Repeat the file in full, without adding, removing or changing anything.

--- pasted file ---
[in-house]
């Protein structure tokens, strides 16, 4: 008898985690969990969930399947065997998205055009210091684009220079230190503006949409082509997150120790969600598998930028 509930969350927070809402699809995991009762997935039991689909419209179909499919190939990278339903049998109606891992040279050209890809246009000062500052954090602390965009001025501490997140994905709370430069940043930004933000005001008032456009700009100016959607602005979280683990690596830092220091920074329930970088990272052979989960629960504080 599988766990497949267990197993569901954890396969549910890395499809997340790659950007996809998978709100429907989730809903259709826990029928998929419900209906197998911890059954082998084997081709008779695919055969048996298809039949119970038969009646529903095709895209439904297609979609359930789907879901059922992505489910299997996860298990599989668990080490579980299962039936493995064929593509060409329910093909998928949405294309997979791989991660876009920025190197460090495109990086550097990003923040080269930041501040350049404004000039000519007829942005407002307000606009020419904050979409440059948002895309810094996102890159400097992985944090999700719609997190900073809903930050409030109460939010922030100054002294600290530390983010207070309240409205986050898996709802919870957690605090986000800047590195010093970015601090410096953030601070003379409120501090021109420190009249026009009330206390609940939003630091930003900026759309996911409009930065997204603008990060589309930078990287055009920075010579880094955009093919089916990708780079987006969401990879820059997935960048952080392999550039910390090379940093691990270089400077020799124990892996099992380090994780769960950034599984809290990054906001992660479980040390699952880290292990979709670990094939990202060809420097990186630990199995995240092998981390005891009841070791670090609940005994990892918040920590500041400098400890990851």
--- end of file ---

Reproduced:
[in-house]
């Protein structure tokens, strides 16, 4: 008898985690969990969930399947065997998205055009210091684009220079230190503006949409082509997150120790969600598998930028 509930969350927070809402699809995991009762997935039991689909419209179909499919190939990278339903049998109606891992040279050209890809246009000062500052954090602390965009001025501490997140994905709370430069940043930004933000005001008032456009700009100016959607602005979280683990690596830092220091920074329930970088990272052979989960629960504080 599988766990497949267990197993569901954890396969549910890395499809997340790659950007996809998978709100429907989730809903259709826990029928998929419900209906197998911890059954082998084997081709008779695919055969048996298809039949119970038969009646529903095709895209439904297609979609359930789907879901059922992505489910299997996860298990599989668990080490579980299962039936493995064929593509060409329910093909998928949405294309997979791989991660876009920025190197460090495109990086550097990003923040080269930041501040350049404004000039000519007829942005407002307000606009020419904050979409440059948002895309810094996102890159400097992985944090999700719609997190900073809903930050409030109460939010922030100054002294600290530390983010207070309240409205986050898996709802919870957690605090986000800047590195010093970015601090410096953030601070003379409120501090021109420190009249026009009330206390609940939003630091930003900026759309996911409009930065997204603008990060589309930078990287055009920075010579880094955009093919089916990708780079987006969401990879820059997935960048952080392999550039910390090379940093691990270089400077020799124990892996099992380090994780769960950034599984809290990054906001992660479980040390699952880290292990979709670990094939990202060809420097990186630990199995995240092998981390005891009841070791670090609940005994990892918040920590500041400098400890990851």